Frame Resonance and Failure in the Thai Red Shirts and Yellow Shirts Movements




Volpe, Michael Smollar

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Thailand has recently experienced a period of unprecedented political instability. The Red Shirts and Yellow Shirts social movements and their allies have contributed to this instability by promoting collective action frames that motivate street protests and influence peoples’ ideas and beliefs about power and democracy. Some Red and Yellow Shirts frames have succeeded in increasing recruitment and mobilization, and helped to achieved movement goals, while others have failed. Drawing upon the literature on collective action framing, and using a mixed methods approach, this study explored the impact of collective action frames, frame strategies, and Thailand’s political, cultural and historical dynamics, on movement outcomes. This study found that frames that succeeded aligned with the political and cultural opportunity structures (POS and COS) were consistent with the cultural stock, and had broad focus and appeal, while those that failed were narrow in focus and appeal, and carried messages inconsistent with the COS and POS. Furthermore, Red Shirt Frames tended to appeal across class lines, whereas Yellow Shirt and allied frames struggled to unite their traditional support base and failed to resonate across class lines. These findings help to better understand a turbulent period in Thai politics and contribute to the literature by providing a new Southeast Asian test case for frame resonance and failure and by further illuminating the critical roles of class dynamics and history in frame resonance.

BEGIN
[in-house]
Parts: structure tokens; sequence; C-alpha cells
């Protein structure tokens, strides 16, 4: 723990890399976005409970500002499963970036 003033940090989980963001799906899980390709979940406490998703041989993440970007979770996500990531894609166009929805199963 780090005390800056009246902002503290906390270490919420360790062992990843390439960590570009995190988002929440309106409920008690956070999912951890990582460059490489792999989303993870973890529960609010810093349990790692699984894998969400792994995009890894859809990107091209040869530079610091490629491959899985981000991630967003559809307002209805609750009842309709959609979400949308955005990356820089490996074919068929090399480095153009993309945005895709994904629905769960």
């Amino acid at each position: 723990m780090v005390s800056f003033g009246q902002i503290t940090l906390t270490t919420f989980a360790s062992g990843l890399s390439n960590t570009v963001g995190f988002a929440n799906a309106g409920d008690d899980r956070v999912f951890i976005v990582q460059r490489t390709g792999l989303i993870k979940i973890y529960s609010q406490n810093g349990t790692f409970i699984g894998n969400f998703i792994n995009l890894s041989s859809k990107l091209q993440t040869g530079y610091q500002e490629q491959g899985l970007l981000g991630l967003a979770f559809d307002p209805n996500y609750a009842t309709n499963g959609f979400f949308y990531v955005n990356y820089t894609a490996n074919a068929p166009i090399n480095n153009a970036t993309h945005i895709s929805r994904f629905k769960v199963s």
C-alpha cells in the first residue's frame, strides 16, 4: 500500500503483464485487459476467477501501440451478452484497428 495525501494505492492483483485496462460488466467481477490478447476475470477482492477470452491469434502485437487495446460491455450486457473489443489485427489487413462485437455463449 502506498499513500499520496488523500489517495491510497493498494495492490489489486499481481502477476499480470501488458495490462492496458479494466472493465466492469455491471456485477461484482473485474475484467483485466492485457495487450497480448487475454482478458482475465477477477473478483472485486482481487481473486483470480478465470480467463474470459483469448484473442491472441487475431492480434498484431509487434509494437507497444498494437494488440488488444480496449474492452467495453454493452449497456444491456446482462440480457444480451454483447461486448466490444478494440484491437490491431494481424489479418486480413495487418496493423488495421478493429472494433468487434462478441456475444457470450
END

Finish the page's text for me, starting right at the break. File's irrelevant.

Sociology, Public policy, Linguistics, Collective Action Frames, Democracy, Discourse Analysis, Red Shirts, Social Movements, Thailand